Reverse illegal  80% MMDAs Common Fund Deduction–Kpodo tells Govt

Hon Benjamin Koodo

A Member of the Finance Committee of Parliament, Hon Benjamin Komla Kpodo, has called on government to as a matter of concern reverse directive at Metropolitan, Municipal and District Assemblies (MMDAs) to use 80% of total common fund allocation to fund central government programs.

According to him, the directive to deduct 40% of total allocation of Common Fund for the school feeding program, 20% for nation builders’ corps and 20% for planting for food and jobs program and leaving only 20% for administrative purposes in the district assemblies is illegal and must be reverse.

He said the deduction of the total of 80% if allow would  cripple the development of the assemblies.

The government through the Administrator of the Common Fund, has directed the MMDAs to deduct 40% for School Feeding, 20 % for Nation Builders Corps and 20% for Planting for Foods and Jobs programme.

The directive has received mixed reaction from the public, including former District Chief Executives who believed it would adversely affect the assemblies planned budgeted developmental projects.

But Mr Koodo told some Members of the Parliamentary Press Corp( PPC)  that the deduction of the 80% would deprive the assemblies of the much needed resources for capital investments.

In assessing the implication of the DACF  to local governance process, the Ho Central  MP argued that, in the first place  the directive was illegal for it was done without parliamentary approval and therefore violated Article 252(2) and (3) of the 1992 constitution.

He added that, the directives was also contrary to the report of the Committee of the
Whole on the formula for the disbursement of the Assembly Common Fund for the year 2018, pointing that, “the Common Fund has been capped as a result of the earmarked funds Capping Act 2017.”

Analysing consequence on the assemblies, the Minority MP said as far as he knows, parliament approved a net income of GHS905,999,982.00 for the 254 MMDAs for the year 2018, and that the back door deduction of a total of 80% , is unlawful.

In his considered view, should the government go ahead and deduct the 80% from the MMDAs net income of GHS905,999,982.00,  it means only an amount of GHS181,199,996.4 would be left to be distributed to the 254 MMDAs.

“So with this amount of GHS 181,199,996.4, if the assemblies are to even share or distribute equally, it means each assembly will get a paltry amount of GHS 713,385.81,” Hon Kpodo said.

The Ho Central lawmaker who has passion for rural developments said, the framers of the 1992 constitution was mindful of the developmental needs of the rural areas, hence the Common Fund to boost rural investment.

He expressed surprised that government could contemplate doing that, stating , “it undermines the whole purpose of decentralisation. It means the assemblies literally have nothing and cannot undertake any meaningful physical projects,” he said.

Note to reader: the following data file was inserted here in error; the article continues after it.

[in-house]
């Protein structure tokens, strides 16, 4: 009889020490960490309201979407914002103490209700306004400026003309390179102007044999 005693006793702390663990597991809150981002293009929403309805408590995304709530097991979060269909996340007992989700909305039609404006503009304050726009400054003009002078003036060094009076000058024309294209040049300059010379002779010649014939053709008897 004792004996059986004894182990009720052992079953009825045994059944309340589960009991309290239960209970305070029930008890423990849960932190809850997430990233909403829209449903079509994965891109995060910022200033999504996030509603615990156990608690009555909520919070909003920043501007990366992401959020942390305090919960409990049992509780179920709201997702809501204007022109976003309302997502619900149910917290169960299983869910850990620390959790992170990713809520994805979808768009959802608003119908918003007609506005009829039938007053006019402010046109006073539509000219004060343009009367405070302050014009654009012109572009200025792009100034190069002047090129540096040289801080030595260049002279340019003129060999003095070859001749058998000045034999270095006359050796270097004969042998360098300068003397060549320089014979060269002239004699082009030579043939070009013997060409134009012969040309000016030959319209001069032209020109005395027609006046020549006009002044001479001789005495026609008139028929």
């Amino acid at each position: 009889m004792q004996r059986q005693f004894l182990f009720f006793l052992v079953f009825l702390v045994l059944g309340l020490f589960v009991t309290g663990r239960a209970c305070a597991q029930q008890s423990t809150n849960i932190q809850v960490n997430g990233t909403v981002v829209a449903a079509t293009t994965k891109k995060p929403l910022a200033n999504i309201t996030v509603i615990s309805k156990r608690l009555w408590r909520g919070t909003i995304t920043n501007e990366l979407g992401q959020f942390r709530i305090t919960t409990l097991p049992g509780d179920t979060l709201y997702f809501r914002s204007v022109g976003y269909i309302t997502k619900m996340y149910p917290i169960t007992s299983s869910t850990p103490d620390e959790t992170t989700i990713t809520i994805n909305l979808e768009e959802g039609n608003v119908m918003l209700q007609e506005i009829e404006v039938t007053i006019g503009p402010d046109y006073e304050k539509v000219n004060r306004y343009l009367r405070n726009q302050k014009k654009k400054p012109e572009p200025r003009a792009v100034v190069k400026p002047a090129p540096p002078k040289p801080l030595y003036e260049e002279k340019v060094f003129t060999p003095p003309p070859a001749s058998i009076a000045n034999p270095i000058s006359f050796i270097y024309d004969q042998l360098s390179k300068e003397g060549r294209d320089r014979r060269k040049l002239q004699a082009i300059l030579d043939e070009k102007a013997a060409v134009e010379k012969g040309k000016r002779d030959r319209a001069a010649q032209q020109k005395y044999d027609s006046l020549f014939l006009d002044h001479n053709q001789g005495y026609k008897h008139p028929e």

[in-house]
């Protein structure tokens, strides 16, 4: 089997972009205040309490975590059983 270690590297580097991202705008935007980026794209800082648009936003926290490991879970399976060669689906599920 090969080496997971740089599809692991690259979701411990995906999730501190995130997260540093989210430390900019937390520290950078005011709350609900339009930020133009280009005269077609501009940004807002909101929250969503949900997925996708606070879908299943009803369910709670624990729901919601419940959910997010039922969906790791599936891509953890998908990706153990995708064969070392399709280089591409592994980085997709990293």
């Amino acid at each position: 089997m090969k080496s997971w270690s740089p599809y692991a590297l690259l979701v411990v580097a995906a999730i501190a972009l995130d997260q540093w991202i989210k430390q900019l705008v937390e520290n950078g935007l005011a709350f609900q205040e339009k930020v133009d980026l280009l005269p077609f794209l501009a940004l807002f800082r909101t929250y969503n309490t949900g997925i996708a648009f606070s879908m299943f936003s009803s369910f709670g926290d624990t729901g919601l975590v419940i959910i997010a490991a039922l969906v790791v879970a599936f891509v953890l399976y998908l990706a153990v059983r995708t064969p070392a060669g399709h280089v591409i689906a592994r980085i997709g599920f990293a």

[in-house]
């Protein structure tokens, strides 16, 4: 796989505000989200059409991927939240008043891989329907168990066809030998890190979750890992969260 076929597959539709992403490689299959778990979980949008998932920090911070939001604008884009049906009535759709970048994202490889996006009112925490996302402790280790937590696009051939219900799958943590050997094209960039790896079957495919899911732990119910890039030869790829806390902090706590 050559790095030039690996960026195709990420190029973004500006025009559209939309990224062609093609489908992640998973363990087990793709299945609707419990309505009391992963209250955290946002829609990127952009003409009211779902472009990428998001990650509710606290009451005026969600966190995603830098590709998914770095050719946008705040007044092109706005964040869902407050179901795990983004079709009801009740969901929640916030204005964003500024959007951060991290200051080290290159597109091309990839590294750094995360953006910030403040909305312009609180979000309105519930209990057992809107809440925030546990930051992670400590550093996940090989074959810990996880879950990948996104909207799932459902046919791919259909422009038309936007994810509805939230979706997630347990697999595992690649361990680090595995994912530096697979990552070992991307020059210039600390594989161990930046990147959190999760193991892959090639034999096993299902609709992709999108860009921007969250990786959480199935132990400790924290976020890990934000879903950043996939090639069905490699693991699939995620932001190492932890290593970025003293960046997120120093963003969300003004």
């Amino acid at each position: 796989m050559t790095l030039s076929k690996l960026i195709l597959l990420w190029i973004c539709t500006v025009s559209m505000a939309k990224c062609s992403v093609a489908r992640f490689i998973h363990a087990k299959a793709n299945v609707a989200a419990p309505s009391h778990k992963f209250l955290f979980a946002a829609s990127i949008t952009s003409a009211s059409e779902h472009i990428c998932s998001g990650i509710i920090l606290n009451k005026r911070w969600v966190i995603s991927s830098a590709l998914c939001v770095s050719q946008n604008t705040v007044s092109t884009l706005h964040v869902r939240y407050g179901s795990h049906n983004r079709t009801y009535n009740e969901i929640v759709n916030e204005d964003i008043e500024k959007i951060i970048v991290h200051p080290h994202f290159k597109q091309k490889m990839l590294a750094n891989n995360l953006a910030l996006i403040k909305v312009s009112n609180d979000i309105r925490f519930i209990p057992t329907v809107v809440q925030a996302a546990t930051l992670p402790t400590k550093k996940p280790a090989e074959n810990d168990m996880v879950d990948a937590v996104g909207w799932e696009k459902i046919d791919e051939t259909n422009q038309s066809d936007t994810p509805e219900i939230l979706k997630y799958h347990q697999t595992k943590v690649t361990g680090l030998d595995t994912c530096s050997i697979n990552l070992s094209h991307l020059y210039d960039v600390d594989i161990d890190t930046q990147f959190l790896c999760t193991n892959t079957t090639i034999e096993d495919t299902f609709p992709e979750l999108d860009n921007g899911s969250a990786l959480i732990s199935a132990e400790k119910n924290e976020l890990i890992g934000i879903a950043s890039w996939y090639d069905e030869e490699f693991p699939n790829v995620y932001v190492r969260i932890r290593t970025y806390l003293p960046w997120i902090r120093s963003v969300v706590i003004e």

The earmarked funds of about GHS299,001,665.00 for other institutions includes the National Youth Authority which gets 5%, the Youth Employment Agency,10% and the National Disaster Management Organization (NADMO) getting 1.5% , while the non taxable revenue are excluded from the Assembly Common Fund.

Nonetheless, Mr Kpodo said he is not against the Planting for Food and Jobs, the NaBCo nor the School Feeding programmes which are of national important, but believed that the directive which do not have parliamentary backing is illegal and must be withdrawn as such.

“I am not against the programmes, they are laudable ones, the fact is that, the 2018 district assemblies common fund formula made no allocation for any of the programs the government is directing the assemblies to support. Nowhere in the formula was there mention of allocating 40% of the fund to school feeding, 20% to NABCO and 20% to planting for food and jobs,” he contended.

He pointed that, he is against the policy because it would be detrimental to the development of the district assemblies and called on the President to reverse the directives.

Mr Koodo hinted that, the Minister responsible would also be drag before parliament to explain why  such directive was taken without the blessing of parliament.”

“This is not good development and we (Ghanaians) must not allow it and that is why I am calling on the president to withdraw it,” he stressed.

While blaming successive government for abusing the DACF over the years, Mr Kpodo also questioned the intention of directing all the MMDAs to deduct same percentages, since most of them do not  have same resources capacity.

For instance, he said some assemblies do not have any farm, yet they are expected to make a deduction for it, while other have special needs in terms of physical projects.

The Ho Central MP therefore charged on the President and his appointees to be creative and look elsewhere for funding for these programs and leave the MMDAs  to meet their constitutional obligation to the people.

The government in 2017 passed the Earmarked Funds and Capping Realignment Bill, into Law under a certificate of urgency to among of other things provide a cap for Earmarked Funds to ensure that the total of Earmarked Funds for each financial year is equivalent to 25% of tax revenue and to provide for related matters.

The new Law also aimed at freeing up public resources by placing a cap on the specific Earmarked Funds to ensure that tax revenue encumbered by those Funds as a result of allocations to them does not exceed 25% of total tax revenue.

The Capping policy is geared towards ensuring that revenue from the various Earmarked Funds beyond the capped levels are realigned for use as general budget support to enable government to prioritise expenditure.

Source:the republic news Engsalige Nyaaba

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